Book Review: The Compound Effect

I've been reading a lot more recently - every day in fact. I'm going to try to post short summaries/reviews of the books I read and the things I glean from them. I'm starting with a book I received for Christmas from a good friend.

The Compound Effect

Basically, the author (Darren Hardy), a successful businessman, says that you should think about your life and choices just like investors think about money and investments. Money that is invested gains interest over time, then gains interest on the priciple and the existing interest, etc. The life application is that the small intentional choices we make daily can compound and produce a real, large, and surprising amount of return far into the future.

Hardy says that if you want to change something about your circumstances, you have to change your behaviour. You need to log/track everything in that area of your life. Whether it's your health/weight, relationships, money, or athletic performance.

In the realm of changing behaviour, I've decided to call/contact three churches every day (on average) about SimpleChurch, the software I sell. Going from no sales/advertising to 15ish calls a week could accumulate or "compound" to a lot of improvement in business over the next few years.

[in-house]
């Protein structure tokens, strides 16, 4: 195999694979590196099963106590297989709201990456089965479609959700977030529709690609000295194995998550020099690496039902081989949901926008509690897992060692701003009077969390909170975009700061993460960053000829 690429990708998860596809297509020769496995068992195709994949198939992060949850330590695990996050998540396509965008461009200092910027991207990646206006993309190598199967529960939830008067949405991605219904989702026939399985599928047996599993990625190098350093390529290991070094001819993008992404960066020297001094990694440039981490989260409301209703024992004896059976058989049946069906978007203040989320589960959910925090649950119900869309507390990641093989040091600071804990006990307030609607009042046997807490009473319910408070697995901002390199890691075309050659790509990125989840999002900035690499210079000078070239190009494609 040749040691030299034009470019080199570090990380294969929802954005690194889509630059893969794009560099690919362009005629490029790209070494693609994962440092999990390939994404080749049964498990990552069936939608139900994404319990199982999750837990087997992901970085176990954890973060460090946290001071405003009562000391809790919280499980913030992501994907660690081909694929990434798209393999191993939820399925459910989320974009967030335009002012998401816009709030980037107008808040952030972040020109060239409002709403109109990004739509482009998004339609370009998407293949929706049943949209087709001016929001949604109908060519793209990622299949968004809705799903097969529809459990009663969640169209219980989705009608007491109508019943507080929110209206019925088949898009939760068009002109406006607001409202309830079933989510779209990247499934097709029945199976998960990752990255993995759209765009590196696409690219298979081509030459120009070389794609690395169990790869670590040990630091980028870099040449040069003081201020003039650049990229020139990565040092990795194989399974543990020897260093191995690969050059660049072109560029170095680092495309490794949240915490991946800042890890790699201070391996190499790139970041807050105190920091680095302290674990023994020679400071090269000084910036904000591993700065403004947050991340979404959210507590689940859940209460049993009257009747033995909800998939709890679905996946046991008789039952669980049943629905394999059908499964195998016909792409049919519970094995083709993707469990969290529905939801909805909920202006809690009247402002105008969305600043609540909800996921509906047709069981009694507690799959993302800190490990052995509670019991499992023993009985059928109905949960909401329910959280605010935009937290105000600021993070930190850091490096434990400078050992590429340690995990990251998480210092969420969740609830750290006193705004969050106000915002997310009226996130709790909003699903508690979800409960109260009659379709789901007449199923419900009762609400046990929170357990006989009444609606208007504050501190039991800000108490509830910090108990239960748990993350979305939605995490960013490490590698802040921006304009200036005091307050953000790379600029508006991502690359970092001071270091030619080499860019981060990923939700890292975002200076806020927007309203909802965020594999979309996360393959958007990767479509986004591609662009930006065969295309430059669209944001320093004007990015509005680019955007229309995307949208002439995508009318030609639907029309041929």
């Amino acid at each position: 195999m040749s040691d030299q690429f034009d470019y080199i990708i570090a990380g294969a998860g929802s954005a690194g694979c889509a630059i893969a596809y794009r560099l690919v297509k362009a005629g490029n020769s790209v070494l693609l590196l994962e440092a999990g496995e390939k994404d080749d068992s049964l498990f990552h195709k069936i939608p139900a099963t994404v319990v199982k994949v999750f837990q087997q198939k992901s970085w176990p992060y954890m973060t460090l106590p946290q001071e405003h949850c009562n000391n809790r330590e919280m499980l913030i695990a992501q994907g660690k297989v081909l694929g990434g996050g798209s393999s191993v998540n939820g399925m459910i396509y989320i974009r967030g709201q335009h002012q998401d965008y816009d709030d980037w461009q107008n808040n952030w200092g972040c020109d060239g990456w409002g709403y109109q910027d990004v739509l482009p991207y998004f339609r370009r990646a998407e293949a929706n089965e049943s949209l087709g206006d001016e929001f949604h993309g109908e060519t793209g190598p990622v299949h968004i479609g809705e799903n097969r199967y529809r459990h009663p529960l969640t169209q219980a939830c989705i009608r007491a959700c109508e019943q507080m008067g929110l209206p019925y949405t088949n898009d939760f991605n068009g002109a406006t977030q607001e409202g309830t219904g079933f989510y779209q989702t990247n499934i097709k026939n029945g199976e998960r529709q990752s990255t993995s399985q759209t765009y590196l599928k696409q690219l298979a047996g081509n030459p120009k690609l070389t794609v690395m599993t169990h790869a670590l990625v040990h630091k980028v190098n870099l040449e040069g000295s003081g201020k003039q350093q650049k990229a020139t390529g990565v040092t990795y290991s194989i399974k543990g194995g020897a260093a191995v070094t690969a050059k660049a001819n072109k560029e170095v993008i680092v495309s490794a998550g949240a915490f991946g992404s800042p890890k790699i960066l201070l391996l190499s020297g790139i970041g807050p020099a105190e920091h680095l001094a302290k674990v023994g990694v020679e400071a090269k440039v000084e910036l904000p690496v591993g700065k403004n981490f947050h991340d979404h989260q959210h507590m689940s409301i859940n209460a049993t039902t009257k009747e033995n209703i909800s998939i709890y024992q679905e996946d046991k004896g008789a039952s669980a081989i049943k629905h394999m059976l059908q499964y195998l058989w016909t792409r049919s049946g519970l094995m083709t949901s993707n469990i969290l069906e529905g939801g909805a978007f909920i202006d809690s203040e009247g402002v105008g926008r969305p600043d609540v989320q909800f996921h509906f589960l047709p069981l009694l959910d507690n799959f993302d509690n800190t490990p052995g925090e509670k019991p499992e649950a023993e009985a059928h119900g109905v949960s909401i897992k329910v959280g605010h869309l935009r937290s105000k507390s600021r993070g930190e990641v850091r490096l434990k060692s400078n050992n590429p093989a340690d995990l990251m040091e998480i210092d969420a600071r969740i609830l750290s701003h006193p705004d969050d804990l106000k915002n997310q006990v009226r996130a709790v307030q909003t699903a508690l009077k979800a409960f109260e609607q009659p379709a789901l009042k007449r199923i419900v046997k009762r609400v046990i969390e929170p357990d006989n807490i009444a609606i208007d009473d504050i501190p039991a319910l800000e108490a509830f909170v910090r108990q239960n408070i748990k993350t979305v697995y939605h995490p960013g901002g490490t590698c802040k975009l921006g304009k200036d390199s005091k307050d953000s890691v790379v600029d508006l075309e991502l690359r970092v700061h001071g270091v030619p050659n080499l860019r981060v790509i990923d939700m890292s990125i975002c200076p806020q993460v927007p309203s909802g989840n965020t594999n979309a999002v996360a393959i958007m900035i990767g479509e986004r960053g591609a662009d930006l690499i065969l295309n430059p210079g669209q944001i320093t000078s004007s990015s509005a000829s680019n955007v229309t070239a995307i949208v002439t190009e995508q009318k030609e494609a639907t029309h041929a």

Hardy also says that "...if everyone is zigging, you should zag". Basically, set yourself apart. By definition, what everyone is doing is average. Don't be average, be different. He gives the example of when he used to sell real estate. He'd show up at the door of some other agent's expired listing (he/she hadn't sold the house), and he'd hand a "Sold" sign to the house owner. He'd then proceed to tell them that they'd need that sign when he sold their house... That takes confidence and it definitely sets you apart.

I'm not sure what my specific behaviour changes are from that point. It's more of a general take away about being willing to go the extra mile. Do research before sales calls. Go show up at the actual place if the sale is in jeapordy. Those types of things.

There's a lot more in the book, but those were my take a ways.

Brian